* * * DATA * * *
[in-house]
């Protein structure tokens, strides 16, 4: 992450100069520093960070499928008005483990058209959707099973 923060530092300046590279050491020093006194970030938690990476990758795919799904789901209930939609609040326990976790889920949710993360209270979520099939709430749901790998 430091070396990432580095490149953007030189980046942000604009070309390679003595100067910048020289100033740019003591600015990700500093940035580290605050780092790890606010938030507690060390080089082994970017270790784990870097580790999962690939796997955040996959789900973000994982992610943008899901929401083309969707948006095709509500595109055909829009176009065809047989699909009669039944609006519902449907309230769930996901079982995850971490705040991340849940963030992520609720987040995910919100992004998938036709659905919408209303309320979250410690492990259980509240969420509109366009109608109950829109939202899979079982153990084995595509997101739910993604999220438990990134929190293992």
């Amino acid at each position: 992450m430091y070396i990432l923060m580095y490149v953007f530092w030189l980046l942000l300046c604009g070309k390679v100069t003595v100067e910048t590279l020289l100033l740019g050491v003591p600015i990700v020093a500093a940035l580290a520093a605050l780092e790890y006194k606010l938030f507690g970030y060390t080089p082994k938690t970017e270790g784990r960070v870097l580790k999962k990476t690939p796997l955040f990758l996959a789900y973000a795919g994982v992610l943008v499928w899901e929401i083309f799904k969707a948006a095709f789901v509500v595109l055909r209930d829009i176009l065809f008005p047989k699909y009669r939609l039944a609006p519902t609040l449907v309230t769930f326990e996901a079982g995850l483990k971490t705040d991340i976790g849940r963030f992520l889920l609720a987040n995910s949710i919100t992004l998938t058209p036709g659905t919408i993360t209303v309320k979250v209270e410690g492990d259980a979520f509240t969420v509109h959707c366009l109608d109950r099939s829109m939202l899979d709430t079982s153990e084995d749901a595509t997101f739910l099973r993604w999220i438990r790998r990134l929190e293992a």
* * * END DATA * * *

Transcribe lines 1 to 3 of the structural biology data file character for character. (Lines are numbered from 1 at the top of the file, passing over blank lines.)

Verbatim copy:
[in-house]
């Protein structure tokens, strides 16, 4: 992450100069520093960070499928008005483990058209959707099973 923060530092300046590279050491020093006194970030938690990476990758795919799904789901209930939609609040326990976790889920949710993360209270979520099939709430749901790998 430091070396990432580095490149953007030189980046942000604009070309390679003595100067910048020289100033740019003591600015990700500093940035580290605050780092790890606010938030507690060390080089082994970017270790784990870097580790999962690939796997955040996959789900973000994982992610943008899901929401083309969707948006095709509500595109055909829009176009065809047989699909009669039944609006519902449907309230769930996901079982995850971490705040991340849940963030992520609720987040995910919100992004998938036709659905919408209303309320979250410690492990259980509240969420509109366009109608109950829109939202899979079982153990084995595509997101739910993604999220438990990134929190293992």
């Amino acid at each position: 992450m430091y070396i990432l923060m580095y490149v953007f530092w030189l980046l942000l300046c604009g070309k390679v100069t003595v100067e910048t590279l020289l100033l740019g050491v003591p600015i990700v020093a500093a940035l580290a520093a605050l780092e790890y006194k606010l938030f507690g970030y060390t080089p082994k938690t970017e270790g784990r960070v870097l580790k999962k990476t690939p796997l955040f990758l996959a789900y973000a795919g994982v992610l943008v499928w899901e929401i083309f799904k969707a948006a095709f789901v509500v595109l055909r209930d829009i176009l065809f008005p047989k699909y009669r939609l039944a609006p519902t609040l449907v309230t769930f326990e996901a079982g995850l483990k971490t705040d991340i976790g849940r963030f992520l889920l609720a987040n995910s949710i919100t992004l998938t058209p036709g659905t919408i993360t209303v309320k979250v209270e410690g492990d259980a979520f509240t969420v509109h959707c366009l109608d109950r099939s829109m939202l899979d709430t079982s153990e084995d749901a595509t997101f739910l099973r993604w999220i438990r790998r990134l929190e293992a």